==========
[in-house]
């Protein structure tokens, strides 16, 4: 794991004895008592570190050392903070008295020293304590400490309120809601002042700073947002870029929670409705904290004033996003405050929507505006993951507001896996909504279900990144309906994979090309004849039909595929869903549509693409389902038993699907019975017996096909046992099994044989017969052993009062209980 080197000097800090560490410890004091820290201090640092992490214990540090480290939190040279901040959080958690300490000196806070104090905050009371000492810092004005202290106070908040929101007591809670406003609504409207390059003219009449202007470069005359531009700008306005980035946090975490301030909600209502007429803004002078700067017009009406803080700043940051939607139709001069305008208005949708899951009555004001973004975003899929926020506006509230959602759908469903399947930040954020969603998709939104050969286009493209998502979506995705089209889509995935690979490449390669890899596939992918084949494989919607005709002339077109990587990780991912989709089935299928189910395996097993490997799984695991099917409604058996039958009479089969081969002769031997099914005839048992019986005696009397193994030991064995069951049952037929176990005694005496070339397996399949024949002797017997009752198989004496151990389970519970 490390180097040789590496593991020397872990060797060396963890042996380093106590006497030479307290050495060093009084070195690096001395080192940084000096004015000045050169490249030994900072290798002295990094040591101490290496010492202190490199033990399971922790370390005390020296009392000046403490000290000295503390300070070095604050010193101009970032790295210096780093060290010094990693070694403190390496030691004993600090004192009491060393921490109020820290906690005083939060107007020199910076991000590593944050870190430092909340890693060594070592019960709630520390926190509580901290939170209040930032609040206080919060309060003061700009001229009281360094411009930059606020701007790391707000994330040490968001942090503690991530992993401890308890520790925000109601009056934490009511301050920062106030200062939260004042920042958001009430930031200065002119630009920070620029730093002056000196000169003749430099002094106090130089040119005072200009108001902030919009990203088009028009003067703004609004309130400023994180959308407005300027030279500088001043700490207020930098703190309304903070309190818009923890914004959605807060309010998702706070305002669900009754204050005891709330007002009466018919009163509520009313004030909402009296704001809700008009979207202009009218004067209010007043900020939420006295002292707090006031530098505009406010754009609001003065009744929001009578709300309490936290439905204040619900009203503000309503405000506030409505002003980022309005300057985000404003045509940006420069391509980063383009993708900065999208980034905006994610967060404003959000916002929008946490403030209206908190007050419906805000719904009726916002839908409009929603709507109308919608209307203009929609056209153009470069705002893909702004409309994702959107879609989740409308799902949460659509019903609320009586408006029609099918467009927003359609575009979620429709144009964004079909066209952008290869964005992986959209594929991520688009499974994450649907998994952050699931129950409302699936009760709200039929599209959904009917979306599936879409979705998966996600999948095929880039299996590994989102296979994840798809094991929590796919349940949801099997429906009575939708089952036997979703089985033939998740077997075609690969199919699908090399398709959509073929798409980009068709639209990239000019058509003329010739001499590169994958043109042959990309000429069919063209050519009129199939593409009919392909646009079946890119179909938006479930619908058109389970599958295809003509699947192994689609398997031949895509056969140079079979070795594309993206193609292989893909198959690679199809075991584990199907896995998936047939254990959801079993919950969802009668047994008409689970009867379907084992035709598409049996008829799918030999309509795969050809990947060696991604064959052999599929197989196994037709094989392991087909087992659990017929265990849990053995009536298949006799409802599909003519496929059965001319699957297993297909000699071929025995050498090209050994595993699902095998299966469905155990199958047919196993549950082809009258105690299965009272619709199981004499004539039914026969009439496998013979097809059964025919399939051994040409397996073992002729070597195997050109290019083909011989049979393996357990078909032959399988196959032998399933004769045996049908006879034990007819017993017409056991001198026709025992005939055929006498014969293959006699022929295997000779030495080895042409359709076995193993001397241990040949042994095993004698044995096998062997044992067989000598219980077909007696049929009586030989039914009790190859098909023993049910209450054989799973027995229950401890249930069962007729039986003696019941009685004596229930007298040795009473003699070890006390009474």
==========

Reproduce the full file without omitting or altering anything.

[in-house]
């Protein structure tokens, strides 16, 4: 794991004895008592570190050392903070008295020293304590400490309120809601002042700073947002870029929670409705904290004033996003405050929507505006993951507001896996909504279900990144309906994979090309004849039909595929869903549509693409389902038993699907019975017996096909046992099994044989017969052993009062209980 080197000097800090560490410890004091820290201090640092992490214990540090480290939190040279901040959080958690300490000196806070104090905050009371000492810092004005202290106070908040929101007591809670406003609504409207390059003219009449202007470069005359531009700008306005980035946090975490301030909600209502007429803004002078700067017009009406803080700043940051939607139709001069305008208005949708899951009555004001973004975003899929926020506006509230959602759908469903399947930040954020969603998709939104050969286009493209998502979506995705089209889509995935690979490449390669890899596939992918084949494989919607005709002339077109990587990780991912989709089935299928189910395996097993490997799984695991099917409604058996039958009479089969081969002769031997099914005839048992019986005696009397193994030991064995069951049952037929176990005694005496070339397996399949024949002797017997009752198989004496151990389970519970 490390180097040789590496593991020397872990060797060396963890042996380093106590006497030479307290050495060093009084070195690096001395080192940084000096004015000045050169490249030994900072290798002295990094040591101490290496010492202190490199033990399971922790370390005390020296009392000046403490000290000295503390300070070095604050010193101009970032790295210096780093060290010094990693070694403190390496030691004993600090004192009491060393921490109020820290906690005083939060107007020199910076991000590593944050870190430092909340890693060594070592019960709630520390926190509580901290939170209040930032609040206080919060309060003061700009001229009281360094411009930059606020701007790391707000994330040490968001942090503690991530992993401890308890520790925000109601009056934490009511301050920062106030200062939260004042920042958001009430930031200065002119630009920070620029730093002056000196000169003749430099002094106090130089040119005072200009108001902030919009990203088009028009003067703004609004309130400023994180959308407005300027030279500088001043700490207020930098703190309304903070309190818009923890914004959605807060309010998702706070305002669900009754204050005891709330007002009466018919009163509520009313004030909402009296704001809700008009979207202009009218004067209010007043900020939420006295002292707090006031530098505009406010754009609001003065009744929001009578709300309490936290439905204040619900009203503000309503405000506030409505002003980022309005300057985000404003045509940006420069391509980063383009993708900065999208980034905006994610967060404003959000916002929008946490403030209206908190007050419906805000719904009726916002839908409009929603709507109308919608209307203009929609056209153009470069705002893909702004409309994702959107879609989740409308799902949460659509019903609320009586408006029609099918467009927003359609575009979620429709144009964004079909066209952008290869964005992986959209594929991520688009499974994450649907998994952050699931129950409302699936009760709200039929599209959904009917979306599936879409979705998966996600999948095929880039299996590994989102296979994840798809094991929590796919349940949801099997429906009575939708089952036997979703089985033939998740077997075609690969199919699908090399398709959509073929798409980009068709639209990239000019058509003329010739001499590169994958043109042959990309000429069919063209050519009129199939593409009919392909646009079946890119179909938006479930619908058109389970599958295809003509699947192994689609398997031949895509056969140079079979070795594309993206193609292989893909198959690679199809075991584990199907896995998936047939254990959801079993919950969802009668047994008409689970009867379907084992035709598409049996008829799918030999309509795969050809990947060696991604064959052999599929197989196994037709094989392991087909087992659990017929265990849990053995009536298949006799409802599909003519496929059965001319699957297993297909000699071929025995050498090209050994595993699902095998299966469905155990199958047919196993549950082809009258105690299965009272619709199981004499004539039914026969009439496998013979097809059964025919399939051994040409397996073992002729070597195997050109290019083909011989049979393996357990078909032959399988196959032998399933004769045996049908006879034990007819017993017409056991001198026709025992005939055929006498014969293959006699022929295997000779030495080895042409359709076995193993001397241990040949042994095993004698044995096998062997044992067989000598219980077909007696049929009586030989039914009790190859098909023993049910209450054989799973027995229950401890249930069962007729039986003696019941009685004596229930007298040795009473003699070890006390009474």